Environmental pollutants found at fast food chains in Norway: report

Source: Xinhua| 2017-12-18 22:56:44|Editor: yan
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OSLO, Dec. 18 (Xinhua) -- The Norwegian Institute for Air Research has found environmental pollutants in hamburger packaging at McDonald's and French fries bags at both McDonald's and Burger King restaurants, public broadcaster NRK reported Monday.

McDonald's hamburger packaging came the worst in the survey, out of nine fast food restaurants that were tested in the name of environmental organization The Future in Our Hands, NRK wrote.

Linda Hanssen, senior researcher at the institute, said that the amount of environmental pollutants found in the McDonald's hamburger bag was higher than previously measured in food packaging.

Although researchers think that environmental pollutants can have negative consequences for our health and are harmful to the environment, it is not illegal to use them in food packaging in Norway.

Now Hanssen and several other researchers work on getting the pollutants forbidden in food packaging.

Anja Bakken Riise, leader of The Future in Our Hands, is critical of the use of environmental poisoning in food packaging.

"It is a simple matter to make food packaging without this substance. There are several good alternatives that McDonald's and Burger King can use," she said.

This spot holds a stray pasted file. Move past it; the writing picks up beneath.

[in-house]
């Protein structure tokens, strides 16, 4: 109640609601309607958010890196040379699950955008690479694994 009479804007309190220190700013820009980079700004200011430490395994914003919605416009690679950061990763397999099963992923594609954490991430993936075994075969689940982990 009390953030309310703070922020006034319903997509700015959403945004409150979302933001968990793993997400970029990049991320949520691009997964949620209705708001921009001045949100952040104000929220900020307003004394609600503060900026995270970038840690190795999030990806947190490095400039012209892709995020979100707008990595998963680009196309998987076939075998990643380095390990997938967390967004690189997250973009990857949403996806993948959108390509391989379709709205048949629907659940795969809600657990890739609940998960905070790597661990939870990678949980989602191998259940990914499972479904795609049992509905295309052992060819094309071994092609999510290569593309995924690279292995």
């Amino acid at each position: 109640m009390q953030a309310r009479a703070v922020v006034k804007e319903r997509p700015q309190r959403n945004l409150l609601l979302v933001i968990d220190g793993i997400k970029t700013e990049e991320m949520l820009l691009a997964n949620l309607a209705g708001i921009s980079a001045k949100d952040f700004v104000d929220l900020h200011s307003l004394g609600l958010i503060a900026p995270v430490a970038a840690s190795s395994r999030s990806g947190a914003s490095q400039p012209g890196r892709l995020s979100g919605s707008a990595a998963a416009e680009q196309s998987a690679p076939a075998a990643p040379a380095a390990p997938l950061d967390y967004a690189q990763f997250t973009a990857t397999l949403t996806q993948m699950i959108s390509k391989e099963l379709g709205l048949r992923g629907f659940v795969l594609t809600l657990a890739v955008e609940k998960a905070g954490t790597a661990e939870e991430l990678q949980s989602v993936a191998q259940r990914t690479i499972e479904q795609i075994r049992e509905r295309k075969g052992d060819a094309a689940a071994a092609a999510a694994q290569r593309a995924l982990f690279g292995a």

The organization will now bring the matter up with the Norwegian Parliament to request a ban on on all so-called per- and polyfluorinated alkyl substances (PFAS) in food packaging.

McDonald's Norway announces to NRK that they are working to phase out environmental issues from their products.

"Despite the fact that we already comply with laws and regulations, we have started phasing out of fluorine in our packaging. The hamburger boxes are now made without the environmental pollutants that were detected in September. During January we will remove environmental pollutants from the French fries bag," Erik Lodding, Communications Director and Public Relations Officer in McDonald's Norway, told NRK.

Burger King told NRK that there is no reason to believe that the proven substance poses any risk to their customers.

"Our paper bags satisfy all requirements set by the authorities. However, we take this survey seriously and forward the test results to our supplier of paper bags for a further professional assessment. We also see that it is useful to ask the Food Safety Authority to do their professional assessment," Heidi Moss, Marketing Manager in Burger King, told NRK.